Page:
The option of running complex applications in the FDT framework using DTMs enabled several suppliers of PROFIBUS diagnostic tools to develop sophisticated diagnostic solutions. From handheld physical layer diagnostic tools to advanced applications that made diagnostic information available across Ethernet networks, to comprehensive commissioning tools that could be integrated with most major DCS suppliers, the FDT concept emerged as the premier method for implementing state-of-the-art PROFIBUS DP and PA installations.

Figure 9 – P+F´s Fieldbus Advanced Diagnostics system solution, based on FDT technology, shown in stand alone and Profibus integrated setup options

The third generation of P+F’s SK transparent DP/PA segment couplers included a modular fieldbus diagnostics solution, which is among the most ambitious FDT/DTM applications ever designed. P+F’s diagnostics module can be utilized in various ways: integrated into the PROFIBUS network, as a standalone handheld device, or as a plant-wide, Ethernet-connected, FDT-based diagnostics network that can even interface with OPC.

By 2010, after several years of limited options, many solutions were available for connecting PROFIBUS PA networks not only to PROFIBUS DP but also to other protocols. The slower-than-expected adoption of FOUNDATION Fieldbus left process automation users who were interested in fully digital communication protocols with PROFIBUS PA as their primary choice.

Figure 10 – Diverse Profibus PA from Siemens, P+F an E+H field devices connected to a Class2 Master equipped with a Procentec/Phoenix Contact DP/PA coupler.

Procentec’s CommBricks DP/PA coupler with integrated fieldbus diagnostics uses a DTM file for configuration. This device resolved a decade-long debate between advocates of P+F’s transparent, proxy-like couplers and proponents of Siemens DP/PA PROFIBUS PA RIO-like systems. Procentec’s innovative solution allows users to select the desired behavior via an option in the device’s configuration.

The PROFIBUS standard, in conjunction with FDT technology, enabled the integration of both DP and PA network segments into other networks. Rockwell’s Hiprom series of PA linking devices allowed the integration of PROFIBUS PA field devices into EtherNet/IP networks, gaining some acceptance in the mining industry before being discontinued, potentially leaving numerous plants without options.

Options for brownfield applications

The flexibility and widespread market adoption of FDT technology have created an interesting market for third-party suppliers of both PI-compatible hardware and software. This is particularly beneficial for brownfield plants that need to extend the lifecycle of their control system installations.

Aparian Inc. addressed the discontinuation of Rockwell’s Hiprom-branded linking devices by developing a PROFIBUS PA to EtherNet/IP proxy, providing end users with an upgrade path.

Figure 11 – Profibus PA field devices connect to a Rockwell PLC using the FactoryTalk Linx Comm DTM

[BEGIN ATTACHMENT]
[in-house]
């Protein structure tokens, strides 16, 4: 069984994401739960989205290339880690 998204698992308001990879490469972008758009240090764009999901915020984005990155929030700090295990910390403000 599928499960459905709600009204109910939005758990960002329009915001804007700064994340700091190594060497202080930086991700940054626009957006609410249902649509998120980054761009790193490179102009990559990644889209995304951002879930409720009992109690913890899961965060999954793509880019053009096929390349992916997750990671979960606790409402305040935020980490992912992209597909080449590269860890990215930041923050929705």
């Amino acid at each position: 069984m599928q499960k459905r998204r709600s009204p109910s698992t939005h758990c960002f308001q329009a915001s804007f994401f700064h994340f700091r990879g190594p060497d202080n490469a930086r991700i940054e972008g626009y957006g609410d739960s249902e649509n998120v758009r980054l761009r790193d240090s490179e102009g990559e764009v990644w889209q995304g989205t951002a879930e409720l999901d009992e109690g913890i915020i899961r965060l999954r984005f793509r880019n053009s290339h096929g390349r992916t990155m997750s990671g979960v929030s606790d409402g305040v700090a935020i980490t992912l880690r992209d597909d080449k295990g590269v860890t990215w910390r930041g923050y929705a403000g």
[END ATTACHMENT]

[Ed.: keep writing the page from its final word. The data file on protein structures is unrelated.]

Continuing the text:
Aparian also offers a FOUNDATION Fieldbus to EtherNet/IP interface, further expanding the integration options for industrial automation systems.

Figure 12 – Schneider´s PRM (Profibus Remote Master) working as a Class1/2 Master connected to a Stahl RIO system, which offers HART Gateway compatibility. Additionally, Profibus PA support is offered by P+F´S SK3 DP/PA Segment Coupler which also includes an Advanced Diagnostic Module for the PA network.

Profinet for PA

In the past decade, PROFIBUS DP has gradually been replaced by PROFINET-based networks. PROFINET offers superior integration with other networks thanks to its detailed proxy-based interface gateway description, which standardizes all connection requirements with other industrial networks. By using a PROFIBUS PA to PROFINET proxy, PROFIBUS DP networks can be seamlessly migrated to PROFINET, ensuring that PROFIBUS PA-based process networks are not left behind.

Ethernet APL and the future

The latest innovation in Process Automation communications is Ethernet-APL (Advanced Physical Layer).

Figure 14 – Ethernet-APL Field switches scan work as Profibus PA proxies for backward compatibility purposes

This technology, a subset of the SPE (Single Pair Ethernet) standard, enables Ethernet to reach the field device level using standard IEC 61158 cabling, which delivers both power and communications. It supports intrinsic safety through Ethernet-APL field switches that include physical layer diagnostics. Utilizing FDT/DTM technology, these field switches can also function as PROFINET PA proxies, allowing end users to perform a phased migration to the new technology.

From its inception, the FDT/DTM concept has continuously demonstrated adaptability, enabling innovations such as advanced diagnostics, nested networks, and fieldbus physical layer diagnostics. It has extended the life of HART technology by allowing RIO systems to function as HART gateways and has provided PROFIBUS connectivity to platforms not originally designed for it.

The FDT Group, now working in cooperation with FieldComm Group, embarks on a new era of developing innovative solutions to enhance field device integration into next-generation control systems.